The ethical vision inherent in ICER’s work recognizes that many choices that are made in health care – choices in clinical care, insurance coverage, pricing, payment, and allocation of resources within health systems – must address the basic reality that societal resources for health care are not unlimited, and that there will always be trade-offs and dilemmas over how to organize and pay for the services provided within a health system.  Too often, these decisions are made without rigorous evidence and with little transparency.  Too often there is little chance for reflection or public engagement in managing the tensions that can arise between innovation, access, and costs.  ICER’s value assessment framework seeks to place scientific methods of evidence analysis at the heart of a clearer and more transparent process.  The value framework reflects our strong underlying belief that rigorous thinking about evidence can prevent the kind of waste that strains our ability to provide patient-centered care.  The framework also is intended to support discussions about the best way to align prices for health services with their true added value for patients.  While considering value and linking it to pricing and insurance coverage cannot solve every dilemma, nor satisfy every need, ICER believes it offers the best hope of avoiding rationing of care by the ability of patients to pay for care, and that it can promote a more dynamic, innovative health care system that will make the best use of available resources in caring for all patients.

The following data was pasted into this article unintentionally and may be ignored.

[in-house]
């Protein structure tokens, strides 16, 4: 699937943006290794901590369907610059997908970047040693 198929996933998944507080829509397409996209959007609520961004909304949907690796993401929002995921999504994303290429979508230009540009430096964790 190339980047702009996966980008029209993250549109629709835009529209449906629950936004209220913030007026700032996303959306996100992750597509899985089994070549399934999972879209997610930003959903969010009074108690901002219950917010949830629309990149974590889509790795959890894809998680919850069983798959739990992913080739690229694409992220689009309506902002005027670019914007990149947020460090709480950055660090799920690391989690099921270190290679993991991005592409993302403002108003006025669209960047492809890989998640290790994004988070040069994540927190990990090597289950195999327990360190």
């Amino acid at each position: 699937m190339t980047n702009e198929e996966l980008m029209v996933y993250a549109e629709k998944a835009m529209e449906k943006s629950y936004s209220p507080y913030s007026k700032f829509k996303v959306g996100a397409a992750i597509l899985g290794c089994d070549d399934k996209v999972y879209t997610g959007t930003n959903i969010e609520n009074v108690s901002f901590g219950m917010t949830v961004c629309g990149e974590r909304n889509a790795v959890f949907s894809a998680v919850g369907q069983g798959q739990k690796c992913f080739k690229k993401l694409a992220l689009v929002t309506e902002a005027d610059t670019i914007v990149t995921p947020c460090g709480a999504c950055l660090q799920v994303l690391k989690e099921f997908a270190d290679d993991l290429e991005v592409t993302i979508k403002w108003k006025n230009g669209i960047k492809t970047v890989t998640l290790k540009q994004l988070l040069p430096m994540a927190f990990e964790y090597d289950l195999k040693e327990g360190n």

The population perspective and intended uses of the ICER value framework